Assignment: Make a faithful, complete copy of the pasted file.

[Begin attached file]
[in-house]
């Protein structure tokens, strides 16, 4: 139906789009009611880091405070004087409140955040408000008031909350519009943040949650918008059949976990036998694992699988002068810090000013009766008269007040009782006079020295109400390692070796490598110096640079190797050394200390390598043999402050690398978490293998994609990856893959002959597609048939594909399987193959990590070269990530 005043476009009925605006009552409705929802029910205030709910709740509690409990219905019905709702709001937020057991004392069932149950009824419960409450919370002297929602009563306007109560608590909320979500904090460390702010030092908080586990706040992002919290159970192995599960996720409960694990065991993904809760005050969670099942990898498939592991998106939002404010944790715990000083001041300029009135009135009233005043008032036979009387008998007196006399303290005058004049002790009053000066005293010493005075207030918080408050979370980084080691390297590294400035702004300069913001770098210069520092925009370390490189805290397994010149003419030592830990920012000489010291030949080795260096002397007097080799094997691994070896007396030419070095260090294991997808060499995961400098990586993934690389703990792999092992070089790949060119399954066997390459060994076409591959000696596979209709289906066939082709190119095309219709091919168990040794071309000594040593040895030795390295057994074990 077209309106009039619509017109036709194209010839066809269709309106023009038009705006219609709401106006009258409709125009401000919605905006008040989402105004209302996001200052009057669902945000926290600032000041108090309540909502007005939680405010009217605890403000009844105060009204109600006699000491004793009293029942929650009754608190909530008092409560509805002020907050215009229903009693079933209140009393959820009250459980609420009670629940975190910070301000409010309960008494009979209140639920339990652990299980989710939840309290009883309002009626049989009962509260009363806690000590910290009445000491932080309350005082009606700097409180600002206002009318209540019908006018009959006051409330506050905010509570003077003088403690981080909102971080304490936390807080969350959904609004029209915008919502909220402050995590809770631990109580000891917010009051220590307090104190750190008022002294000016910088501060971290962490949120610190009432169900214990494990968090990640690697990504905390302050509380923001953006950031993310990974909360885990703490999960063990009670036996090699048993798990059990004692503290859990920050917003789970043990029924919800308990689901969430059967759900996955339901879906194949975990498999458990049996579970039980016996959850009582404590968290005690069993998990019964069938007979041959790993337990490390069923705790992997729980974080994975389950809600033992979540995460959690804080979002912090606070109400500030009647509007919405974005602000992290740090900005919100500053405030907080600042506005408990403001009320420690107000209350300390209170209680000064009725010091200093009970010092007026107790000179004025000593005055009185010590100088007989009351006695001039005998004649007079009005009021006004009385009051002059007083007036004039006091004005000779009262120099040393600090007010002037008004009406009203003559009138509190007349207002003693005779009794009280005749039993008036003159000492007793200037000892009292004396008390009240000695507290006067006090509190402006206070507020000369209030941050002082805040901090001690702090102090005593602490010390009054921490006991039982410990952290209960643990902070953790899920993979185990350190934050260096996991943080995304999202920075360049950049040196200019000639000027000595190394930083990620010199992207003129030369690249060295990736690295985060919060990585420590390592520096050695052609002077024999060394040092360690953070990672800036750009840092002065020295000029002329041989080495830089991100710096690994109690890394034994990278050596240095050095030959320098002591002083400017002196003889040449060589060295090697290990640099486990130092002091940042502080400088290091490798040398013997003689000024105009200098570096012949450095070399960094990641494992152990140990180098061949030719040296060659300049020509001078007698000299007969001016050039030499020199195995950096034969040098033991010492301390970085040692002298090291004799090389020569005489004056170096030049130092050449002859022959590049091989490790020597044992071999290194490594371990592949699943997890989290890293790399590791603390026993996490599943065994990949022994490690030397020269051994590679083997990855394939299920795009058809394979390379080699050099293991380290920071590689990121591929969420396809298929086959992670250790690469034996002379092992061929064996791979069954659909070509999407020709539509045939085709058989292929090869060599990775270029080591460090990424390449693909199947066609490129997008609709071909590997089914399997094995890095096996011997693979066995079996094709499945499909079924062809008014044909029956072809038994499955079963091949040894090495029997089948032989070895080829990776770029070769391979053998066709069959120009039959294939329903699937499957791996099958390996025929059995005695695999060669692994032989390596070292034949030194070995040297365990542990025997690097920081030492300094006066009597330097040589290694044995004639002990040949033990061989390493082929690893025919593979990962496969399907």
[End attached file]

[in-house]
């Protein structure tokens, strides 16, 4: 139906789009009611880091405070004087409140955040408000008031909350519009943040949650918008059949976990036998694992699988002068810090000013009766008269007040009782006079020295109400390692070796490598110096640079190797050394200390390598043999402050690398978490293998994609990856893959002959597609048939594909399987193959990590070269990530 005043476009009925605006009552409705929802029910205030709910709740509690409990219905019905709702709001937020057991004392069932149950009824419960409450919370002297929602009563306007109560608590909320979500904090460390702010030092908080586990706040992002919290159970192995599960996720409960694990065991993904809760005050969670099942990898498939592991998106939002404010944790715990000083001041300029009135009135009233005043008032036979009387008998007196006399303290005058004049002790009053000066005293010493005075207030918080408050979370980084080691390297590294400035702004300069913001770098210069520092925009370390490189805290397994010149003419030592830990920012000489010291030949080795260096002397007097080799094997691994070896007396030419070095260090294991997808060499995961400098990586993934690389703990792999092992070089790949060119399954066997390459060994076409591959000696596979209709289906066939082709190119095309219709091919168990040794071309000594040593040895030795390295057994074990 077209309106009039619509017109036709194209010839066809269709309106023009038009705006219609709401106006009258409709125009401000919605905006008040989402105004209302996001200052009057669902945000926290600032000041108090309540909502007005939680405010009217605890403000009844105060009204109600006699000491004793009293029942929650009754608190909530008092409560509805002020907050215009229903009693079933209140009393959820009250459980609420009670629940975190910070301000409010309960008494009979209140639920339990652990299980989710939840309290009883309002009626049989009962509260009363806690000590910290009445000491932080309350005082009606700097409180600002206002009318209540019908006018009959006051409330506050905010509570003077003088403690981080909102971080304490936390807080969350959904609004029209915008919502909220402050995590809770631990109580000891917010009051220590307090104190750190008022002294000016910088501060971290962490949120610190009432169900214990494990968090990640690697990504905390302050509380923001953006950031993310990974909360885990703490999960063990009670036996090699048993798990059990004692503290859990920050917003789970043990029924919800308990689901969430059967759900996955339901879906194949975990498999458990049996579970039980016996959850009582404590968290005690069993998990019964069938007979041959790993337990490390069923705790992997729980974080994975389950809600033992979540995460959690804080979002912090606070109400500030009647509007919405974005602000992290740090900005919100500053405030907080600042506005408990403001009320420690107000209350300390209170209680000064009725010091200093009970010092007026107790000179004025000593005055009185010590100088007989009351006695001039005998004649007079009005009021006004009385009051002059007083007036004039006091004005000779009262120099040393600090007010002037008004009406009203003559009138509190007349207002003693005779009794009280005749039993008036003159000492007793200037000892009292004396008390009240000695507290006067006090509190402006206070507020000369209030941050002082805040901090001690702090102090005593602490010390009054921490006991039982410990952290209960643990902070953790899920993979185990350190934050260096996991943080995304999202920075360049950049040196200019000639000027000595190394930083990620010199992207003129030369690249060295990736690295985060919060990585420590390592520096050695052609002077024999060394040092360690953070990672800036750009840092002065020295000029002329041989080495830089991100710096690994109690890394034994990278050596240095050095030959320098002591002083400017002196003889040449060589060295090697290990640099486990130092002091940042502080400088290091490798040398013997003689000024105009200098570096012949450095070399960094990641494992152990140990180098061949030719040296060659300049020509001078007698000299007969001016050039030499020199195995950096034969040098033991010492301390970085040692002298090291004799090389020569005489004056170096030049130092050449002859022959590049091989490790020597044992071999290194490594371990592949699943997890989290890293790399590791603390026993996490599943065994990949022994490690030397020269051994590679083997990855394939299920795009058809394979390379080699050099293991380290920071590689990121591929969420396809298929086959992670250790690469034996002379092992061929064996791979069954659909070509999407020709539509045939085709058989292929090869060599990775270029080591460090990424390449693909199947066609490129997008609709071909590997089914399997094995890095096996011997693979066995079996094709499945499909079924062809008014044909029956072809038994499955079963091949040894090495029997089948032989070895080829990776770029070769391979053998066709069959120009039959294939329903699937499957791996099958390996025929059995005695695999060669692994032989390596070292034949030194070995040297365990542990025997690097920081030492300094006066009597330097040589290694044995004639002990040949033990061989390493082929690893025919593979990962496969399907």